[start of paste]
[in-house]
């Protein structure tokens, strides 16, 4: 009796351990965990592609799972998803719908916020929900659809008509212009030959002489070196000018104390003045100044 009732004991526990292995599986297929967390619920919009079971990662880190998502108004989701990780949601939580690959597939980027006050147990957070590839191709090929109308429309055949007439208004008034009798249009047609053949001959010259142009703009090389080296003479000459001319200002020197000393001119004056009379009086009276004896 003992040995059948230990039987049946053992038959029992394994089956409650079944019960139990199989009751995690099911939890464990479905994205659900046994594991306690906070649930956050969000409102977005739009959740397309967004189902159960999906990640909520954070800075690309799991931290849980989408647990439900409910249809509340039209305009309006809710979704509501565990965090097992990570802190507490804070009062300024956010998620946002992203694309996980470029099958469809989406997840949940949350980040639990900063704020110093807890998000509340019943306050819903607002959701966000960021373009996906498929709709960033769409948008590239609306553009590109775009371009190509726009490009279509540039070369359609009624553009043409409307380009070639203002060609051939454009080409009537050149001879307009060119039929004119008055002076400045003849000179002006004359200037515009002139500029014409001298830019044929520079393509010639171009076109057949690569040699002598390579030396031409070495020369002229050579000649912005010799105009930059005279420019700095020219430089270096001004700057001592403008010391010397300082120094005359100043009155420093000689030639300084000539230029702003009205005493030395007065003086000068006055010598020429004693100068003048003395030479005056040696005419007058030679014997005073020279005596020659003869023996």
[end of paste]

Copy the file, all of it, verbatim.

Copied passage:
[in-house]
């Protein structure tokens, strides 16, 4: 009796351990965990592609799972998803719908916020929900659809008509212009030959002489070196000018104390003045100044 009732004991526990292995599986297929967390619920919009079971990662880190998502108004989701990780949601939580690959597939980027006050147990957070590839191709090929109308429309055949007439208004008034009798249009047609053949001959010259142009703009090389080296003479000459001319200002020197000393001119004056009379009086009276004896 003992040995059948230990039987049946053992038959029992394994089956409650079944019960139990199989009751995690099911939890464990479905994205659900046994594991306690906070649930956050969000409102977005739009959740397309967004189902159960999906990640909520954070800075690309799991931290849980989408647990439900409910249809509340039209305009309006809710979704509501565990965090097992990570802190507490804070009062300024956010998620946002992203694309996980470029099958469809989406997840949940949350980040639990900063704020110093807890998000509340019943306050819903607002959701966000960021373009996906498929709709960033769409948008590239609306553009590109775009371009190509726009490009279509540039070369359609009624553009043409409307380009070639203002060609051939454009080409009537050149001879307009060119039929004119008055002076400045003849000179002006004359200037515009002139500029014409001298830019044929520079393509010639171009076109057949690569040699002598390579030396031409070495020369002229050579000649912005010799105009930059005279420019700095020219430089270096001004700057001592403008010391010397300082120094005359100043009155420093000689030639300084000539230029702003009205005493030395007065003086000068006055010598020429004693100068003048003395030479005056040696005419007058030679014997005073020279005596020659003869023996």